Despite the recent damp and chilly weather, Spring is here in central Indiana! I love going out into my yard in early Spring and seeing the Bloodroot finally bloom, signaling the flush of Spring ephemeral flowers soon to follow. Though I live in a very urban area minutes from downtown, the shady northwest corner of our yard is full of native species common to Indiana woodlands including Jacob’s Ladder, Wild Geranium, Crested Iris, Columbine and Solomon’s Seal.
I also compost coffee grounds/brown paper filters, veggie scraps and egg shells all winter which I turn monthly during the winter than weekly starting in April. The finished compost will serve as a mulch around my native plants and I also brew a batch of compost tea in an old rain barrel which I’ll apply to my native shrubs and trees. The Grow Indiana Natives program through the Indiana Native Plan Society (INPS) is a great source of information for sourcing many of the species found in my yard. Common native herbaceous forbs (wildflowers) and graminoids (grasses and sedges) can also be seen growing at the District’s demonstration garden at the Mayor’s Garden Plots near Eagle Creek at 56th and Reed Road.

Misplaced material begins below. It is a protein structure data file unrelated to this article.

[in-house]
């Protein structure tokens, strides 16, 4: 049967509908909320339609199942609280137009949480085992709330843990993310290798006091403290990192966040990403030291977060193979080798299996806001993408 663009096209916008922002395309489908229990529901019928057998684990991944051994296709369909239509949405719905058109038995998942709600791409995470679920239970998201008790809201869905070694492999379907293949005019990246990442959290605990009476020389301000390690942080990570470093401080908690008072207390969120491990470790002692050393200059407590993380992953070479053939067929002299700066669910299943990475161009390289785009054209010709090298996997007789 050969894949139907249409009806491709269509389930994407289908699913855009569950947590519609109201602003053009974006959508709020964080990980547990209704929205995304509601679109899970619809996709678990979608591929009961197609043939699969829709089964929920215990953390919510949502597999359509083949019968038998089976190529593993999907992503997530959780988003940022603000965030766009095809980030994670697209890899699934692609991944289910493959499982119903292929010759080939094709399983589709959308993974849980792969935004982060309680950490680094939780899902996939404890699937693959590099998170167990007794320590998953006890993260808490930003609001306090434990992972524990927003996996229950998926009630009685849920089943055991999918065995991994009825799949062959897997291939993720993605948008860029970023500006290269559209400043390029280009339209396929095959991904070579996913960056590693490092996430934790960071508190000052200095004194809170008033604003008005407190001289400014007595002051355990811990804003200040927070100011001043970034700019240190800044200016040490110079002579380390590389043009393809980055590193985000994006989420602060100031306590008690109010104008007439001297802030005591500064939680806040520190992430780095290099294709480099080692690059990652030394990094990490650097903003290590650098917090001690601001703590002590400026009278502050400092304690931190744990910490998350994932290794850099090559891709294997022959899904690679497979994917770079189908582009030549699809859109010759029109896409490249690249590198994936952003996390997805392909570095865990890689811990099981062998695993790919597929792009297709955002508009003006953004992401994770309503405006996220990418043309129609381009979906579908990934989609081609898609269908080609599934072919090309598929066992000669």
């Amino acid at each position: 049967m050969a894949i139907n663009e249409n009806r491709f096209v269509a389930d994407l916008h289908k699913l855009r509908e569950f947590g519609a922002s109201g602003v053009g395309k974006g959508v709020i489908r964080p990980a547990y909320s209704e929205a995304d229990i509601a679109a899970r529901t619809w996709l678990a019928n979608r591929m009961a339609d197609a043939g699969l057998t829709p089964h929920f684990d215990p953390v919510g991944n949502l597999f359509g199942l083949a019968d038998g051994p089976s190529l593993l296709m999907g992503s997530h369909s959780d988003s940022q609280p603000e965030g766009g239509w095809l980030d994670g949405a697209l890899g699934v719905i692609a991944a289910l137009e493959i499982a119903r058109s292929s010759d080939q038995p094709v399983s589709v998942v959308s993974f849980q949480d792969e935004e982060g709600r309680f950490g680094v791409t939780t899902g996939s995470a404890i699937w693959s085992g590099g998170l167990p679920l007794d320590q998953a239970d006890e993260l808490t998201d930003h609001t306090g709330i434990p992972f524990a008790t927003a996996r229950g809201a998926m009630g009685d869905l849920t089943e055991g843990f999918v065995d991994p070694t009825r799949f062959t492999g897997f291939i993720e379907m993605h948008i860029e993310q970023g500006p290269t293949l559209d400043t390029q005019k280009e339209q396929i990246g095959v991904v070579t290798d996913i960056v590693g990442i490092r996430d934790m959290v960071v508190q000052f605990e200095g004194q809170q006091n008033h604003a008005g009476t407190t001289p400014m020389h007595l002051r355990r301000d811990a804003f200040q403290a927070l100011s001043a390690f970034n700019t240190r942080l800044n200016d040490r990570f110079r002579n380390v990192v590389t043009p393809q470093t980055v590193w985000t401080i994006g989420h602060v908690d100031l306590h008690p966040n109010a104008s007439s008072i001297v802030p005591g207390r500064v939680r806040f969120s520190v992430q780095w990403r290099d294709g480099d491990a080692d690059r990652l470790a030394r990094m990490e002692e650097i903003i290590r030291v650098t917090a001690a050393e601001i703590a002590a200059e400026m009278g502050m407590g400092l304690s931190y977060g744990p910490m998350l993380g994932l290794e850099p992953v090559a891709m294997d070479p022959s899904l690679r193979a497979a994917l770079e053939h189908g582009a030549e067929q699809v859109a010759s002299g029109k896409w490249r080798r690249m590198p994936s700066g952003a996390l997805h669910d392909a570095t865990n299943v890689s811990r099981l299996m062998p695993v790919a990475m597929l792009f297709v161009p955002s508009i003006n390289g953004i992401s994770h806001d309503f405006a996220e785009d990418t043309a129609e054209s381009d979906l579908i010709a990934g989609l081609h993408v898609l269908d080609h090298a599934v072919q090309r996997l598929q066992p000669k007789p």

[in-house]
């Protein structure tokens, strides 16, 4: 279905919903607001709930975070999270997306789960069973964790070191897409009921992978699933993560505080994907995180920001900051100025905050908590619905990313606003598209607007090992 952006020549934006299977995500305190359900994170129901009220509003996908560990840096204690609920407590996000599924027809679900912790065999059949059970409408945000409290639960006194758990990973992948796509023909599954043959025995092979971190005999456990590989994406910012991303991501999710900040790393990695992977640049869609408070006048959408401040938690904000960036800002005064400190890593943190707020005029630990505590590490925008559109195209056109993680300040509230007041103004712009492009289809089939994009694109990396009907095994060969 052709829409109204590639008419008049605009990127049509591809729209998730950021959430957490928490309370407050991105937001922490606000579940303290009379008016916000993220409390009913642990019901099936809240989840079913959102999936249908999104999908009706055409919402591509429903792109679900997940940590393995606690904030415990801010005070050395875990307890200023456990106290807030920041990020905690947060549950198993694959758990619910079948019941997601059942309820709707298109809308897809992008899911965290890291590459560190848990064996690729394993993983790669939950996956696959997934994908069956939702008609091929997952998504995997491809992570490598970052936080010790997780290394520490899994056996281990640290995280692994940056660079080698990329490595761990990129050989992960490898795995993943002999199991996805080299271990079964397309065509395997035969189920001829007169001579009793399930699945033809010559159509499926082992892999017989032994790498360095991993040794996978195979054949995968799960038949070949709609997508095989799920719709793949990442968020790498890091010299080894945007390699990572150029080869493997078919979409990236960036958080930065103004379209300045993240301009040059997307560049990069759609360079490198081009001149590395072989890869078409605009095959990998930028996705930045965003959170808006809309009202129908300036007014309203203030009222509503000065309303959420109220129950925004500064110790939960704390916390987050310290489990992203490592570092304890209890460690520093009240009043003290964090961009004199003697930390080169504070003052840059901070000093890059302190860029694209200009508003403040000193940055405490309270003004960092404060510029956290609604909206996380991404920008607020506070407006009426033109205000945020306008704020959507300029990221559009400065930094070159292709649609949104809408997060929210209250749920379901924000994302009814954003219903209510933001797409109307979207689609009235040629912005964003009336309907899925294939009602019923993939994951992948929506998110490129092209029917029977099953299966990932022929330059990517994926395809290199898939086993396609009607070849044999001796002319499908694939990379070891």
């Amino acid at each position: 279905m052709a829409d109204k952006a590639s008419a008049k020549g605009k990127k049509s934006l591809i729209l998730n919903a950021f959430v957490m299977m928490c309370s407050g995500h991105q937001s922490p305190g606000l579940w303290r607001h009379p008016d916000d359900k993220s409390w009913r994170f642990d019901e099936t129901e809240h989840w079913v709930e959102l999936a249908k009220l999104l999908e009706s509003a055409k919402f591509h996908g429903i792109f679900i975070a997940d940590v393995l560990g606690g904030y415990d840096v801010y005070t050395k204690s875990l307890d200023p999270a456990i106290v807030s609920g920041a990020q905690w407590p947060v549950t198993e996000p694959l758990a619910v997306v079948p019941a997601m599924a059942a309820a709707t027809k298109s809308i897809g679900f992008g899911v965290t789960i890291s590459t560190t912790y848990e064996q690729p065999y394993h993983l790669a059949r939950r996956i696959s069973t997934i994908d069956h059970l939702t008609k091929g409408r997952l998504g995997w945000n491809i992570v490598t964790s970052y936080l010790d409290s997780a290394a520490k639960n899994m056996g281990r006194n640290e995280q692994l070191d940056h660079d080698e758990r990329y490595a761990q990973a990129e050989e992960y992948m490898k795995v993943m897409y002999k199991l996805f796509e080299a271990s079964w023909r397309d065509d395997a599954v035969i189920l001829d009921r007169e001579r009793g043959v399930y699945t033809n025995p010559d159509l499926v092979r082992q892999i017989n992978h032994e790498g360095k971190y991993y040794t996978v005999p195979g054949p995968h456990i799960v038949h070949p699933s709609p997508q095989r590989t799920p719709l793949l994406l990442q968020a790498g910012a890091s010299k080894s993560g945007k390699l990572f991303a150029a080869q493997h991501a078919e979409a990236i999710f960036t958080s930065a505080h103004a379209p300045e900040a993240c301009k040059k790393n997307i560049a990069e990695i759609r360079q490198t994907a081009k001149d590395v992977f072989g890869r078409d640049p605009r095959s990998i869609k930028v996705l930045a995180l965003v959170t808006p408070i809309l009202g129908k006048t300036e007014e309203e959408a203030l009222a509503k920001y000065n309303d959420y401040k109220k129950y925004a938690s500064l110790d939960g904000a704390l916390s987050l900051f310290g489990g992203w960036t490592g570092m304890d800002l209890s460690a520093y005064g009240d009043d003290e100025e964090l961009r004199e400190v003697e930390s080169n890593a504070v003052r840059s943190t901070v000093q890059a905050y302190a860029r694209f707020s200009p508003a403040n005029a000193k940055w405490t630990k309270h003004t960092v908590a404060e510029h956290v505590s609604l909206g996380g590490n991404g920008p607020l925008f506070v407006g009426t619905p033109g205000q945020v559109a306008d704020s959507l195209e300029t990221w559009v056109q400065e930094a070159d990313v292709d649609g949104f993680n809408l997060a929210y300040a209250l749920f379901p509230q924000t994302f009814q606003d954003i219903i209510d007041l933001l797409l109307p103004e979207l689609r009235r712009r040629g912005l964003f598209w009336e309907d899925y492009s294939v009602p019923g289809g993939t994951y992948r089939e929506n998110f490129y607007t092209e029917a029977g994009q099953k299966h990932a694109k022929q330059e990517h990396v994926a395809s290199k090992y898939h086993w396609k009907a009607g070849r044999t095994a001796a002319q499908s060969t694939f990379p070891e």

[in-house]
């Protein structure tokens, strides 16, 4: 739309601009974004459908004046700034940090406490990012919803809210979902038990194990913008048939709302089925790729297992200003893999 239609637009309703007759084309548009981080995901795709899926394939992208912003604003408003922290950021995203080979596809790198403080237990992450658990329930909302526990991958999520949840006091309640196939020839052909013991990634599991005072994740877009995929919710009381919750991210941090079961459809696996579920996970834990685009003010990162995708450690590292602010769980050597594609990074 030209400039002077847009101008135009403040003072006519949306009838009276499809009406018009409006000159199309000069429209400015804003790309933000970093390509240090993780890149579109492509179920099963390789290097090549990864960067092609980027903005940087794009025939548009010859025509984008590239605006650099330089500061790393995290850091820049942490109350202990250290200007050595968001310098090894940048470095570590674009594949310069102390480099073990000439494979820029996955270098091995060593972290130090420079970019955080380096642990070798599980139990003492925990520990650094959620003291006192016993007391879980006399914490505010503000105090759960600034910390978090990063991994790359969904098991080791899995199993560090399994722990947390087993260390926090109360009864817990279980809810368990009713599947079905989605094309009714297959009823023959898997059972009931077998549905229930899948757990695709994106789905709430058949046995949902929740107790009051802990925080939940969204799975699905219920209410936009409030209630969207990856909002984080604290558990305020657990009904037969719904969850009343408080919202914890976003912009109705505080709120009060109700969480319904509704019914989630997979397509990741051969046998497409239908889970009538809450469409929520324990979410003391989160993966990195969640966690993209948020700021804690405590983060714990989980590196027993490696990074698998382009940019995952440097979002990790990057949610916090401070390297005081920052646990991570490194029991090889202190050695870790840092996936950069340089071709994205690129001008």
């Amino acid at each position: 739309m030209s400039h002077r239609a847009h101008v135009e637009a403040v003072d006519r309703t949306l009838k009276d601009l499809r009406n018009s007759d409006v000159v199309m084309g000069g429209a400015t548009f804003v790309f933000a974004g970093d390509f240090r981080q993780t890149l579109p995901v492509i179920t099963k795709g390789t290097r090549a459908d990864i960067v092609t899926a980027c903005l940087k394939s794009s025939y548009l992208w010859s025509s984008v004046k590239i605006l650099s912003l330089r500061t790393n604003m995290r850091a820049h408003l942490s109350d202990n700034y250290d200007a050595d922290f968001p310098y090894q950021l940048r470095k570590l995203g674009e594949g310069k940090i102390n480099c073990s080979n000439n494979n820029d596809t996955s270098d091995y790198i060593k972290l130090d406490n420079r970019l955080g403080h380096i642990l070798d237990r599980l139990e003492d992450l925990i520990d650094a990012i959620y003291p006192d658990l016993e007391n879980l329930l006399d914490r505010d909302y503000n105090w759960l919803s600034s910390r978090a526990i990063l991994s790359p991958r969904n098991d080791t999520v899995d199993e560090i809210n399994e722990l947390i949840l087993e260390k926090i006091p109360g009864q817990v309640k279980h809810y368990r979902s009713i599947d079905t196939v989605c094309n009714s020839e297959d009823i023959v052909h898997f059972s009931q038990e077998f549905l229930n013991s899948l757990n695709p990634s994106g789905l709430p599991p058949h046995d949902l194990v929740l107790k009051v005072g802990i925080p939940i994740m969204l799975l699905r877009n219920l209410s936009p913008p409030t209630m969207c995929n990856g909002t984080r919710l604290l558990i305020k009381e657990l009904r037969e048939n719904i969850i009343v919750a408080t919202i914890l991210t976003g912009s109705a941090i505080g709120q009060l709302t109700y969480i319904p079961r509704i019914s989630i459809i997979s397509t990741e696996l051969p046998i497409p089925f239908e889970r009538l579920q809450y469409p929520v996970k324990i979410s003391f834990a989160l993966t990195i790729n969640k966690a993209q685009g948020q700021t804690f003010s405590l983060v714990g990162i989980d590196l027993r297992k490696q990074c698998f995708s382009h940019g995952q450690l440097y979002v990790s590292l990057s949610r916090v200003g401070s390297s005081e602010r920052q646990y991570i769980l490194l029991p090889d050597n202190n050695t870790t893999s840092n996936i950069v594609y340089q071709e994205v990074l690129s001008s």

Utilizing native plants in home landscaping is a key strategy in combating the spread of invasive species such as Asian Bush Honeysuckle, which puts its leaves out in early Spring and is one of the last shrubs to drop leaves in the Fall. Combating invasives species at a regional level is a focus of the Marion County CISMA (Cooperative Invasives Species Management Area) currently forming with assistance from our District. We just participated in Indy’s first Weed Wrangle on Saturday 5/18. Be on the lookout for more events by following us on Facebook, along with Indy Land Stewardship and by checking out Keep Indianapolis Beautiful‘s project page.